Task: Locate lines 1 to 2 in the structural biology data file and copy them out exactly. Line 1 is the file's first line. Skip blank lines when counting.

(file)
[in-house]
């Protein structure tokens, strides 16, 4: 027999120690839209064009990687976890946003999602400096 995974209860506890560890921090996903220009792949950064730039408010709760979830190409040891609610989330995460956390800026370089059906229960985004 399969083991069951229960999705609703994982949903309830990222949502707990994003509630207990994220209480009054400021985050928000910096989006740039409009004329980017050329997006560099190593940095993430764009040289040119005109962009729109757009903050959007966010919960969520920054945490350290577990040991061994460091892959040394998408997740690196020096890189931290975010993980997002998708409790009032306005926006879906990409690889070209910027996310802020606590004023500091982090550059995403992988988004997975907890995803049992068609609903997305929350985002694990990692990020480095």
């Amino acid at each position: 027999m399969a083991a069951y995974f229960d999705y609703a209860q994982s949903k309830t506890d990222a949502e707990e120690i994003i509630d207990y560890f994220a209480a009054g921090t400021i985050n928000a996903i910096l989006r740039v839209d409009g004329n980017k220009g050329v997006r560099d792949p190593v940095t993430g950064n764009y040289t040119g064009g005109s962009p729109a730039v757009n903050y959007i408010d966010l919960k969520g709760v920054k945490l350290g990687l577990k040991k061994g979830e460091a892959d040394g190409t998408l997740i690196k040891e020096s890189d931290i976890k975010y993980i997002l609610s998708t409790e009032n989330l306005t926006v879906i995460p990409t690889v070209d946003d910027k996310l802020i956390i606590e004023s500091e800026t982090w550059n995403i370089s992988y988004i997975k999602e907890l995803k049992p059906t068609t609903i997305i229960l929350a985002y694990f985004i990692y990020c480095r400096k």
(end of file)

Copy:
[in-house]
């Protein structure tokens, strides 16, 4: 027999120690839209064009990687976890946003999602400096 995974209860506890560890921090996903220009792949950064730039408010709760979830190409040891609610989330995460956390800026370089059906229960985004 399969083991069951229960999705609703994982949903309830990222949502707990994003509630207990994220209480009054400021985050928000910096989006740039409009004329980017050329997006560099190593940095993430764009040289040119005109962009729109757009903050959007966010919960969520920054945490350290577990040991061994460091892959040394998408997740690196020096890189931290975010993980997002998708409790009032306005926006879906990409690889070209910027996310802020606590004023500091982090550059995403992988988004997975907890995803049992068609609903997305929350985002694990990692990020480095």